Hasakah (Reuters) – Syria’s Kurds fear a “stab in the back” by Turkey if they join a push to drive Islamic State from its Syrian capital of Raqqa, one of their chief political leaders told Reuters on Tuesday.
The remarks by Salih Muslim, joint chairman of the main Syrian Kurdish party, the Democratic Union Party (PYD), underscore how friction between Turkey and Syrian Kurds threatens to undermine efforts to combat their mutual enemy Islamic State.
“It is very important that Raqqa is liberated. But one point which is bothering us is that, if we go toward Raqqa, we will be stabbed from the back,” he said.
He did not know when an offensive on Raqqa might begin and called on the United States to ensure Turkey would not strike against Kurdish areas when it took place.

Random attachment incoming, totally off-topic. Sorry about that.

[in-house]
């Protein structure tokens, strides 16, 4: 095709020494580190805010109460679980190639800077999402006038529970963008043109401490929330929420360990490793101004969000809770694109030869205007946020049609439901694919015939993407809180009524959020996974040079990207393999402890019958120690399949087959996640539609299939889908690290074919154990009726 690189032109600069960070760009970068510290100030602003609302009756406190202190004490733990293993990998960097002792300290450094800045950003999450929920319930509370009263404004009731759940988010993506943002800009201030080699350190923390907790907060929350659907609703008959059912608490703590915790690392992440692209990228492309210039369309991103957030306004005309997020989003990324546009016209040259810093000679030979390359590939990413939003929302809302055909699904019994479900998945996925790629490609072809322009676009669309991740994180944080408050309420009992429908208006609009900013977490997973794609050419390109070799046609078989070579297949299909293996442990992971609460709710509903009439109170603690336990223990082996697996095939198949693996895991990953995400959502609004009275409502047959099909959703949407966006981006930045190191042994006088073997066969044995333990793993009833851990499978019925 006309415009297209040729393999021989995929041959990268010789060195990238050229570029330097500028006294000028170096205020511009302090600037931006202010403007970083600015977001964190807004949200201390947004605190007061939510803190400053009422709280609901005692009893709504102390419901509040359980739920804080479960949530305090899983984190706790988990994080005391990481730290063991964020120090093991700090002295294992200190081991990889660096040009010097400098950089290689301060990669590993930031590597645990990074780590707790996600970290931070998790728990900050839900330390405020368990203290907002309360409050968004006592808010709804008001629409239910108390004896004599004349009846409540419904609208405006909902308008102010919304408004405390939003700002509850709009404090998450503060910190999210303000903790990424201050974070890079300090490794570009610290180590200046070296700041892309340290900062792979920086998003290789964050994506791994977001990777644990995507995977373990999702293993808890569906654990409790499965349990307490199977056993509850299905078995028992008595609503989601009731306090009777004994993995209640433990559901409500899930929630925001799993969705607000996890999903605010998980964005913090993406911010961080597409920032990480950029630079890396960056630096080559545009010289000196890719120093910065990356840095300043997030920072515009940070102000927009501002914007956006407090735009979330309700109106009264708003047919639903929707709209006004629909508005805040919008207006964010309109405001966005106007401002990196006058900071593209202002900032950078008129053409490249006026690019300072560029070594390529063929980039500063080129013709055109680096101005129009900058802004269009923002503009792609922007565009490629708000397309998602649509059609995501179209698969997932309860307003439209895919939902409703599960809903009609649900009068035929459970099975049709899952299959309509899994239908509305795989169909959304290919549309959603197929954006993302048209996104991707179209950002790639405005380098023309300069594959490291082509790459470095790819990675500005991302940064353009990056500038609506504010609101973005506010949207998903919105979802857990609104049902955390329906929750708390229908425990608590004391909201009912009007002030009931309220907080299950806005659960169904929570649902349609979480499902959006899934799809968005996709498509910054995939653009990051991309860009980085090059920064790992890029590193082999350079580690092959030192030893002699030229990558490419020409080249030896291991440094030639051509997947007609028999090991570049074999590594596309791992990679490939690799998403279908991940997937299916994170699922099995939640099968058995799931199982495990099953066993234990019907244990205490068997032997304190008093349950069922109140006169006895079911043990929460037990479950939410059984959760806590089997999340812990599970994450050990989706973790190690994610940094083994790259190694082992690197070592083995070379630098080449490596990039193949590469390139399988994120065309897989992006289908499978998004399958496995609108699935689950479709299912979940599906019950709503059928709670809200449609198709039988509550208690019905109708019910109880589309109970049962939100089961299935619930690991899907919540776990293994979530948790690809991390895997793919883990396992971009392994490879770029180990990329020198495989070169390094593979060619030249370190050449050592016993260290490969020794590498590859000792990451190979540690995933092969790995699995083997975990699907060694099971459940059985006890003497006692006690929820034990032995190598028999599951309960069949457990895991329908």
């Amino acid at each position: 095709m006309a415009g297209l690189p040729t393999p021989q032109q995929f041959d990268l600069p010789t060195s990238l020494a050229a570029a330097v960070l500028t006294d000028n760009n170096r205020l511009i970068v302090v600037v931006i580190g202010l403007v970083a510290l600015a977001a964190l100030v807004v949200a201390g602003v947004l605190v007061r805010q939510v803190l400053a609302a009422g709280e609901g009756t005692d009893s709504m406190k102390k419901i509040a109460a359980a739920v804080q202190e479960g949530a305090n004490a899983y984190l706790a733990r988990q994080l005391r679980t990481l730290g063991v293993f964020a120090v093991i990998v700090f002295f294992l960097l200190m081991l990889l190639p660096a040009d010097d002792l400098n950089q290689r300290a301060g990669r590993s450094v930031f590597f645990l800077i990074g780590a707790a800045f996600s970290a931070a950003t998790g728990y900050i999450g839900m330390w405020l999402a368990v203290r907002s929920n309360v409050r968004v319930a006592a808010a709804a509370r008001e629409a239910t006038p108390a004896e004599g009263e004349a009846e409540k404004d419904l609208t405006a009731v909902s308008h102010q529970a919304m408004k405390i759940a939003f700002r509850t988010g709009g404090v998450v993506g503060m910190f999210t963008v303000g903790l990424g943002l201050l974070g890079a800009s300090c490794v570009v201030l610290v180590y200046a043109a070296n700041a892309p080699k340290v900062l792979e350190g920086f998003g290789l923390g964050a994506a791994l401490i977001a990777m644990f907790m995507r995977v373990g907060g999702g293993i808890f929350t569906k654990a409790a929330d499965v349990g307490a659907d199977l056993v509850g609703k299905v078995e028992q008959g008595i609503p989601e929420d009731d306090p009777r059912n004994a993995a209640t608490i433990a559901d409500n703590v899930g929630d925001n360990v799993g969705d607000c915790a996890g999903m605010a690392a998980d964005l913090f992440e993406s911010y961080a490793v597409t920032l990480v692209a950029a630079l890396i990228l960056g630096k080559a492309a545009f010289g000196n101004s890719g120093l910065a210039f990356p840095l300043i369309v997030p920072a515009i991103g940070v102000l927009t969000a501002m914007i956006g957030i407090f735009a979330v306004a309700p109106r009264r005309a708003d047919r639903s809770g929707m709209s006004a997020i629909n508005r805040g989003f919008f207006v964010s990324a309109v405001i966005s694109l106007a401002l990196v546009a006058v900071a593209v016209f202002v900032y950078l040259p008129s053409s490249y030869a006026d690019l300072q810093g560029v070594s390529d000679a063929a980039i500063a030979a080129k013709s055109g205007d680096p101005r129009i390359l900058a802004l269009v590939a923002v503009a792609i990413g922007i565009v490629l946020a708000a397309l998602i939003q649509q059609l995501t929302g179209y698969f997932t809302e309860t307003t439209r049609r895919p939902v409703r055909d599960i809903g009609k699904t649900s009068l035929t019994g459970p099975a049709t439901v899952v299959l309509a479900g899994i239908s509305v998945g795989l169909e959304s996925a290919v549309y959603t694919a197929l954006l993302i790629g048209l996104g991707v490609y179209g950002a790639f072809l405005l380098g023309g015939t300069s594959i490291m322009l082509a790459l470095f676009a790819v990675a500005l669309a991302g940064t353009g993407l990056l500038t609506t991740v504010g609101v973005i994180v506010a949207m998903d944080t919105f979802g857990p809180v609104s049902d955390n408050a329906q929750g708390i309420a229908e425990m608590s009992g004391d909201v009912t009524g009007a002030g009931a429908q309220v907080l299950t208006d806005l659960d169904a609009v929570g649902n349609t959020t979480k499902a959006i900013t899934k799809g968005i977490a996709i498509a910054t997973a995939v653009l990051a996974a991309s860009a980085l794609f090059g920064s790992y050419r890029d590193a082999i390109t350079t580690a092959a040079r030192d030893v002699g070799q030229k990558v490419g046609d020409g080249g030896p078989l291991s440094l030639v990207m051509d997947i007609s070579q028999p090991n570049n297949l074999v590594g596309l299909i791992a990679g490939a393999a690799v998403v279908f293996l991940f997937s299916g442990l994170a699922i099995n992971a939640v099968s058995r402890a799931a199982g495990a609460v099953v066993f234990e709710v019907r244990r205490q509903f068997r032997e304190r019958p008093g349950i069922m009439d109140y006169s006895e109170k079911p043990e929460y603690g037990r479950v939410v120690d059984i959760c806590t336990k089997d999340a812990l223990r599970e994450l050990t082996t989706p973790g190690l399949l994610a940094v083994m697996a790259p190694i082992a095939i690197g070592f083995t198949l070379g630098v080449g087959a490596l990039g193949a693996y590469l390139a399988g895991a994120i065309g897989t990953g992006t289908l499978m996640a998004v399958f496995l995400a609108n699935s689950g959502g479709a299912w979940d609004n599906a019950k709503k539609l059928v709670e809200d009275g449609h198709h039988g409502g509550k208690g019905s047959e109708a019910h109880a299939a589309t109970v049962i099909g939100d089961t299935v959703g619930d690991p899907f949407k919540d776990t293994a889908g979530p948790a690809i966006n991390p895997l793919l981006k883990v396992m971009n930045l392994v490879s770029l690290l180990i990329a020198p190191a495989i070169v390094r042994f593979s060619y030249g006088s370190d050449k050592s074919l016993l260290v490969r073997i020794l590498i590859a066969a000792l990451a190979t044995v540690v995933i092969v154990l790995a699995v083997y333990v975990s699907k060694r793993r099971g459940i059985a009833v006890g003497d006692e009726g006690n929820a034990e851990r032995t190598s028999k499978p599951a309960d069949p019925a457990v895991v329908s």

“Maybe they will try to occupy Kobani or Tel Abyad,” he said, referring to Turkish forces and two large Syrian towns in Kurdish-controlled areas near the border.
Kurdish militia have played a big role over the past year in the Syrian Democratic Forces (SDF), a U.S.-backed umbrella group, as it has seized large areas of territory from Islamic State, laying the ground for an assault on Raqqa.
However, Turkey’s intervention in Syria in August in support of rebel groups fighting under the Free Syrian Army (FSA) banner has complicated that equation, leading to clashes between them and Kurdish groups allied to the SDF.
Ankara’s intervention was aimed to both drive Islamic State from positions it had used to shell Turkish towns and to stop two Kurdish enclaves from physically uniting, thereby creating a de facto Kurdish mini-state along Turkey’s frontier.
During the weekend, Turkey-backed FSA groups and Syrian Kurdish fighters allied to the SDF fought near the Islamic State-held town of al-Bab, north of Aleppo. Turkey has also warned Kurdish fighters to retreat from around Manbij.